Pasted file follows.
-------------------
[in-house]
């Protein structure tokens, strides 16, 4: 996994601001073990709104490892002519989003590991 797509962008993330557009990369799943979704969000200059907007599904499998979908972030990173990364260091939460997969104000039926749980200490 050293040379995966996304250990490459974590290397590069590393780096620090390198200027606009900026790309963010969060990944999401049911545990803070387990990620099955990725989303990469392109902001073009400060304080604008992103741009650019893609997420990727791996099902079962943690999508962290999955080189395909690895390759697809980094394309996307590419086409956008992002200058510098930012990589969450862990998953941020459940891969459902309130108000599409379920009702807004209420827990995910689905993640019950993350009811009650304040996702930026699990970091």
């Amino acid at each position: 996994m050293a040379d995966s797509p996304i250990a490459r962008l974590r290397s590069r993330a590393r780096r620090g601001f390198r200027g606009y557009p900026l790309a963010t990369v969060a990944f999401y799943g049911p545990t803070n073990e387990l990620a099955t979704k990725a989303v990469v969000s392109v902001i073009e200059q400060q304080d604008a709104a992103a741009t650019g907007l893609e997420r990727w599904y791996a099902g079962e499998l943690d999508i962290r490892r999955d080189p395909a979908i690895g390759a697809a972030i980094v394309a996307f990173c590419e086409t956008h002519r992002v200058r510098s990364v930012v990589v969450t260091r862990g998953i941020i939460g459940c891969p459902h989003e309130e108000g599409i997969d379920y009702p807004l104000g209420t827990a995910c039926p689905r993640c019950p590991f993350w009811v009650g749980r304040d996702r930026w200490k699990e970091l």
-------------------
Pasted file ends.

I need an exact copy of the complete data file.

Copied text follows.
[in-house]
């Protein structure tokens, strides 16, 4: 996994601001073990709104490892002519989003590991 797509962008993330557009990369799943979704969000200059907007599904499998979908972030990173990364260091939460997969104000039926749980200490 050293040379995966996304250990490459974590290397590069590393780096620090390198200027606009900026790309963010969060990944999401049911545990803070387990990620099955990725989303990469392109902001073009400060304080604008992103741009650019893609997420990727791996099902079962943690999508962290999955080189395909690895390759697809980094394309996307590419086409956008992002200058510098930012990589969450862990998953941020459940891969459902309130108000599409379920009702807004209420827990995910689905993640019950993350009811009650304040996702930026699990970091």
């Amino acid at each position: 996994m050293a040379d995966s797509p996304i250990a490459r962008l974590r290397s590069r993330a590393r780096r620090g601001f390198r200027g606009y557009p900026l790309a963010t990369v969060a990944f999401y799943g049911p545990t803070n073990e387990l990620a099955t979704k990725a989303v990469v969000s392109v902001i073009e200059q400060q304080d604008a709104a992103a741009t650019g907007l893609e997420r990727w599904y791996a099902g079962e499998l943690d999508i962290r490892r999955d080189p395909a979908i690895g390759a697809a972030i980094v394309a996307f990173c590419e086409t956008h002519r992002v200058r510098s990364v930012v990589v969450t260091r862990g998953i941020i939460g459940c891969p459902h989003e309130e108000g599409i997969d379920y009702p807004l104000g209420t827990a995910c039926p689905r993640c019950p590991f993350w009811v009650g749980r304040d996702r930026w200490k699990e970091l």